Wyoming Author Box Donates Papers to UWs American Heritage Center

October 22, 2010
Man wearing cowboy hat
Wyoming author C.J. Box

Matt Francis' good idea has turned into a good amount of work.

The American Heritage Center's specialist on the papers of authors and journalists, Francis first approached best-selling Wyoming author C.J. Box in April and encouraged him to donate his papers -- including writing drafts, research files, clippings, interviews and other correspondence -- to the University of Wyoming. The conversation restarted in September when Box toured the AHC and began researching some of the center's digital collections.

A few weeks later, Box showed up with the first seven boxes of his personal archives.

"We have established building our collections of Wyoming authors and significant Western fiction and poetry as one of our priorities, and C.J. certainly fits those criteria," says Francis, an archivist at the AHC, the university's manuscript repository, university archives and rare books library. "Additionally, the quality of C.J.'s work, as seen through the accolades that he has received, along with his high productivity, makes his papers a very valuable addition to our current holdings."

A Wyoming native and best-selling author, Box rose to prominence with the first of his Joe Pickett mysteries, "Open Season," which was included on the New York Times' "Notable Books" list in 2001. He has since written 11 more novels -- including "Blue Heaven," which won an Edgar Award for Best Mystery Novel of 2008 -- and his works are now published in 25 different languages.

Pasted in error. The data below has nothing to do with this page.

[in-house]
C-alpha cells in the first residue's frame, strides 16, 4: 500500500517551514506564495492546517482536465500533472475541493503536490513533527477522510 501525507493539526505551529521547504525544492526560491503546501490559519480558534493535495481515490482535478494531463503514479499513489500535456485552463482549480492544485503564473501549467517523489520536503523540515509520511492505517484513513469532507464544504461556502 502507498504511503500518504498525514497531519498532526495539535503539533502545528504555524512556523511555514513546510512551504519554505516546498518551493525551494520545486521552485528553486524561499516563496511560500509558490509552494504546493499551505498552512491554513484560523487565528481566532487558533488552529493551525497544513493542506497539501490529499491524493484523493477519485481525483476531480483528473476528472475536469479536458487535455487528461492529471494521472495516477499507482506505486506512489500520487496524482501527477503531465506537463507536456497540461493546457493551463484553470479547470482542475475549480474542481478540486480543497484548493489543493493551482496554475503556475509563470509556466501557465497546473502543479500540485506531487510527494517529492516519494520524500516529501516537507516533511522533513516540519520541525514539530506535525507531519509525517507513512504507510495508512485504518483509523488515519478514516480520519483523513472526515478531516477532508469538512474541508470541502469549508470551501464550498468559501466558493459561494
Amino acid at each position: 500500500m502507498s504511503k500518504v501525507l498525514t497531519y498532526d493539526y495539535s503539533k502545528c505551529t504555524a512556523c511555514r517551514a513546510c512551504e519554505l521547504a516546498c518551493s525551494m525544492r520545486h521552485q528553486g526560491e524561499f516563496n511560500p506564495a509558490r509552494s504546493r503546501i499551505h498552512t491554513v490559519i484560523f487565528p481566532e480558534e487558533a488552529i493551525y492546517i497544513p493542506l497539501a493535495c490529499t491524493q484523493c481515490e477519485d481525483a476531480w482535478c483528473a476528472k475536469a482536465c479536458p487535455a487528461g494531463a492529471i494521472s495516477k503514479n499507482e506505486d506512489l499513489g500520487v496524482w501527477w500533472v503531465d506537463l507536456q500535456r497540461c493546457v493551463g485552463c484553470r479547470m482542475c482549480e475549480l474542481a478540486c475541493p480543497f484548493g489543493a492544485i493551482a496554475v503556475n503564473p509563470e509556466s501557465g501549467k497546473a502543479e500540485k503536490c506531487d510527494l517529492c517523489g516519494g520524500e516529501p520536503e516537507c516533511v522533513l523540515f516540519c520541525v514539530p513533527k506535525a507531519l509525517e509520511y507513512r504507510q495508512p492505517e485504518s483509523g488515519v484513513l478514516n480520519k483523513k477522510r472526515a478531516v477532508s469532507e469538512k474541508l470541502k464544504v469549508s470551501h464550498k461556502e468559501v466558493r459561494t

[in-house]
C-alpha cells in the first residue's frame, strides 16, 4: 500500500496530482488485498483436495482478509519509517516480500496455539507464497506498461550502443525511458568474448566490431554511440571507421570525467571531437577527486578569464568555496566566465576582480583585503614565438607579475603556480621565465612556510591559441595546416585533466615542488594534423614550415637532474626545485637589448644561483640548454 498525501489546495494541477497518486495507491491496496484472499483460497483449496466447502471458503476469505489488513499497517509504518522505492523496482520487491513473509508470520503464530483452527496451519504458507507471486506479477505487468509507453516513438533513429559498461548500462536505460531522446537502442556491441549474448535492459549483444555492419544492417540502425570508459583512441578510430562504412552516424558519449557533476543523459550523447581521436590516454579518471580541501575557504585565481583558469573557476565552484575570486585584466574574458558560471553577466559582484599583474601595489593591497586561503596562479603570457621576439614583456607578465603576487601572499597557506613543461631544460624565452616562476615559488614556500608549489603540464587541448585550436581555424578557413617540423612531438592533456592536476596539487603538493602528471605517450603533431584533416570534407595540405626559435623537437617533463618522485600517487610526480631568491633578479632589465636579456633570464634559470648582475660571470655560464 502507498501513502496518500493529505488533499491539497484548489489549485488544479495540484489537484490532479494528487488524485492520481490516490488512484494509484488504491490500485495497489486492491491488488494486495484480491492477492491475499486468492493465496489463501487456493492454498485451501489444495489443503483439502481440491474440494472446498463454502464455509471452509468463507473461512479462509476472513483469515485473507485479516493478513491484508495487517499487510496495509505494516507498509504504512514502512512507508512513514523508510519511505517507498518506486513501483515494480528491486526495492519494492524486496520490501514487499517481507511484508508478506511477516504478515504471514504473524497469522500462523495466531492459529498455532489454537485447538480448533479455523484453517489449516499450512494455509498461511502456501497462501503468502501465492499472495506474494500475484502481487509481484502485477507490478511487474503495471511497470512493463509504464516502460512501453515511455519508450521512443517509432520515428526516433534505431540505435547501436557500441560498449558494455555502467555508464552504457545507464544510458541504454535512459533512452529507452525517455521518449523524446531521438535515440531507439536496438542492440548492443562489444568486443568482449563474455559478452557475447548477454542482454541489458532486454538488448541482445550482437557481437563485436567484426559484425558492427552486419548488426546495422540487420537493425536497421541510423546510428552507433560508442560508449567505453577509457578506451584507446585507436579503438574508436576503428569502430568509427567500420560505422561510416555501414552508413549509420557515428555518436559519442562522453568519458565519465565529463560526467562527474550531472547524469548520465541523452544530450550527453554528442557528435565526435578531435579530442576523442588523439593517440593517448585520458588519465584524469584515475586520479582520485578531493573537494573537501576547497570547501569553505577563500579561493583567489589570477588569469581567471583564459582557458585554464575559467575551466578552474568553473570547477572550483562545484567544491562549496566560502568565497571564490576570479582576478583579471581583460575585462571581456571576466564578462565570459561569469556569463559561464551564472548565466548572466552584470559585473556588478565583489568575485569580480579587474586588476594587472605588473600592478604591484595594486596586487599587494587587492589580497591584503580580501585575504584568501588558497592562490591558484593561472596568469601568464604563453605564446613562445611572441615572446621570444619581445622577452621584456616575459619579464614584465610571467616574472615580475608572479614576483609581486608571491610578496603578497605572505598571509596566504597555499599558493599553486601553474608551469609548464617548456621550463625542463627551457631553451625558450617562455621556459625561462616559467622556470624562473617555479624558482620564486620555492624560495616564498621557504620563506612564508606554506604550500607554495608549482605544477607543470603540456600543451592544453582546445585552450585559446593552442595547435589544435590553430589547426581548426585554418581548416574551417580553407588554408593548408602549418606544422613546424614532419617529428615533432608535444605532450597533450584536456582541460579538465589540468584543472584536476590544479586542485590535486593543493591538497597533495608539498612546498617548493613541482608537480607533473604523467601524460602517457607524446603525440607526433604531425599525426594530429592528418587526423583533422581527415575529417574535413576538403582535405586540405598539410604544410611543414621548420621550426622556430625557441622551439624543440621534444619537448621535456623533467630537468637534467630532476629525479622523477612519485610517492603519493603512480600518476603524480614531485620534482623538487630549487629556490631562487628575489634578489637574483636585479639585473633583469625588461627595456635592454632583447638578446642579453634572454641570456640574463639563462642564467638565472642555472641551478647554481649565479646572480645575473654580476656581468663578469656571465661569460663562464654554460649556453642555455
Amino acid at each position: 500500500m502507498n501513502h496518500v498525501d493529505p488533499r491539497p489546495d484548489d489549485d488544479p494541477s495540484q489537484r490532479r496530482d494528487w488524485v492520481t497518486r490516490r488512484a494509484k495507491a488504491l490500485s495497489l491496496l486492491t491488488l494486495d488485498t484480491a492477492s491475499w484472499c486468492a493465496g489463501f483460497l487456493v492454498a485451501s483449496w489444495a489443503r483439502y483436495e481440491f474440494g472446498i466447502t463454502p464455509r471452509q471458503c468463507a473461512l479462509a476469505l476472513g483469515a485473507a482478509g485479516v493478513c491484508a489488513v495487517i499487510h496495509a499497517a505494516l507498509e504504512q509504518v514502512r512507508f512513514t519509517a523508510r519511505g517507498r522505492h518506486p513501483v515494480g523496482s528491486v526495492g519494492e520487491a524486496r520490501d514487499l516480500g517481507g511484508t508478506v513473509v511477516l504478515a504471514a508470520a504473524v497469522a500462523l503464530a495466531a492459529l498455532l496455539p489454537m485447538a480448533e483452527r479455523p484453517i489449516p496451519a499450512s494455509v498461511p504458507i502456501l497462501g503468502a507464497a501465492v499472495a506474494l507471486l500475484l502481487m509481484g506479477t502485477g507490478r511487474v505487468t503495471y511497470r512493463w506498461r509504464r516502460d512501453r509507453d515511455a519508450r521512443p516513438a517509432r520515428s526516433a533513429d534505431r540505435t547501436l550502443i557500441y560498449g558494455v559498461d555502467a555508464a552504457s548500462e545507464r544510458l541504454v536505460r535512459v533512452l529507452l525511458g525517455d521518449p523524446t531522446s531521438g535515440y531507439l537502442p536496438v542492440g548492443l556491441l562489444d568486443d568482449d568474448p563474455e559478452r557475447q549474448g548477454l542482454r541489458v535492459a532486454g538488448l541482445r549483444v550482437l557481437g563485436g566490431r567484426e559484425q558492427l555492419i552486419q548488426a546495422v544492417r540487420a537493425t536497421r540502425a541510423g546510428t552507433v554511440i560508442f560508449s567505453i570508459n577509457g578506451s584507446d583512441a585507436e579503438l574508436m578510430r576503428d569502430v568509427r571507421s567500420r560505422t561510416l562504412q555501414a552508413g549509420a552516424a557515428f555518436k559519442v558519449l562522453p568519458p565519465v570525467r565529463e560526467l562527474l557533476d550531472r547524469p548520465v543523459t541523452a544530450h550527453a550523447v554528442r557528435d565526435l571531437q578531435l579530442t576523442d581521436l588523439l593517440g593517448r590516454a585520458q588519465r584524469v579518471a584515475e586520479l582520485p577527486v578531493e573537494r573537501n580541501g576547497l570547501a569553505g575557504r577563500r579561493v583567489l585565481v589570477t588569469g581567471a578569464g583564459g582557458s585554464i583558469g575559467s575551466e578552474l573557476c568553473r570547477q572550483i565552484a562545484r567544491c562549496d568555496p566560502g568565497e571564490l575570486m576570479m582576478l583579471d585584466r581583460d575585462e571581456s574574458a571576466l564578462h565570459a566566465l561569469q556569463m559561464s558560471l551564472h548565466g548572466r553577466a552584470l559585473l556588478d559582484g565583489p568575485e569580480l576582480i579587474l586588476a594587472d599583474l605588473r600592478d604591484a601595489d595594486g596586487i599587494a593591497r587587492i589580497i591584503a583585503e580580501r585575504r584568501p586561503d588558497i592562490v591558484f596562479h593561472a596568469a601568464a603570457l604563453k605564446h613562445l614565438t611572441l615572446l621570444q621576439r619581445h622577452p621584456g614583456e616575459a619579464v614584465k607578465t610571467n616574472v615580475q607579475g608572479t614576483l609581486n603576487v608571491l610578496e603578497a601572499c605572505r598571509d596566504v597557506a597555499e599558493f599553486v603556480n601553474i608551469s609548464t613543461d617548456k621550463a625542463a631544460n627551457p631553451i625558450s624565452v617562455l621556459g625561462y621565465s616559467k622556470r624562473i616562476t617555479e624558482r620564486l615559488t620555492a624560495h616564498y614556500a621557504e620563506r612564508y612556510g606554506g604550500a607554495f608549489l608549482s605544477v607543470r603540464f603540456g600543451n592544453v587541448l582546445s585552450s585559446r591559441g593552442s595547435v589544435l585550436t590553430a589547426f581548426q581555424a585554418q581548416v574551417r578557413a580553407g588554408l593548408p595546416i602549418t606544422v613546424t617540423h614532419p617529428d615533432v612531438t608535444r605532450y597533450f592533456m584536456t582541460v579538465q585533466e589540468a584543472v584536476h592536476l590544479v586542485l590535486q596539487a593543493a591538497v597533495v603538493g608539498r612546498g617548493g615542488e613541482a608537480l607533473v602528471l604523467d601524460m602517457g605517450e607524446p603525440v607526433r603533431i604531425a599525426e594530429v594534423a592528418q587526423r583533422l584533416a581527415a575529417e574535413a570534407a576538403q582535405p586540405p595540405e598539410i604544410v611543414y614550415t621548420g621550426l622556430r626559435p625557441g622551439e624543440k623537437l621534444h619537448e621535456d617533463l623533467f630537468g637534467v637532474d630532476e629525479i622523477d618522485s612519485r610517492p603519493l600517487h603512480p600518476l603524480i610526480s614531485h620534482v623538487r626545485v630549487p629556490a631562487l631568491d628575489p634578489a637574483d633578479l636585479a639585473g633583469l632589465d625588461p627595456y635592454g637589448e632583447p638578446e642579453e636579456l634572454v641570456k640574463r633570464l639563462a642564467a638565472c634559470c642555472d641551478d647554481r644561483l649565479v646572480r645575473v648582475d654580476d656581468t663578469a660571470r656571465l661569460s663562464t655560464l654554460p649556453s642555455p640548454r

"I was honored to be asked by Matt to contribute my papers to the AHC," says Box, who lives near Cheyenne. "I'm a little embarrassed not to have known that such a terrific and professional facility was located at the University of Wyoming. It's an amazing complex."

In addition to donating his papers, Box has recently examined some of the center's other collections, including the sizeable photographic collection of Charles Belden, and says "writers and researchers will be impressed to find what's available at the AHC. I know I was."

One of the largest non-governmental archival institutions in the United States, the AHC won the Society of American Archivists' (SAA) Distinguished Service Award this year. It is the most prestigious honor that can be bestowed on an institution by the nation's primary organization dedicated to ensuring the identification, preservation and use of records of historical value.

The AHC's collections focus on Wyoming and the Rocky Mountain West and nationally on the topics of environment and conservation, the mining and petroleum industries, air and rail transportation, the performing arts (particularly radio, television, film, and popular music), journalism, U.S. military history and book history.

To learn more about the AHC, go to the official Web site at http://ahc.uwyo.edu.

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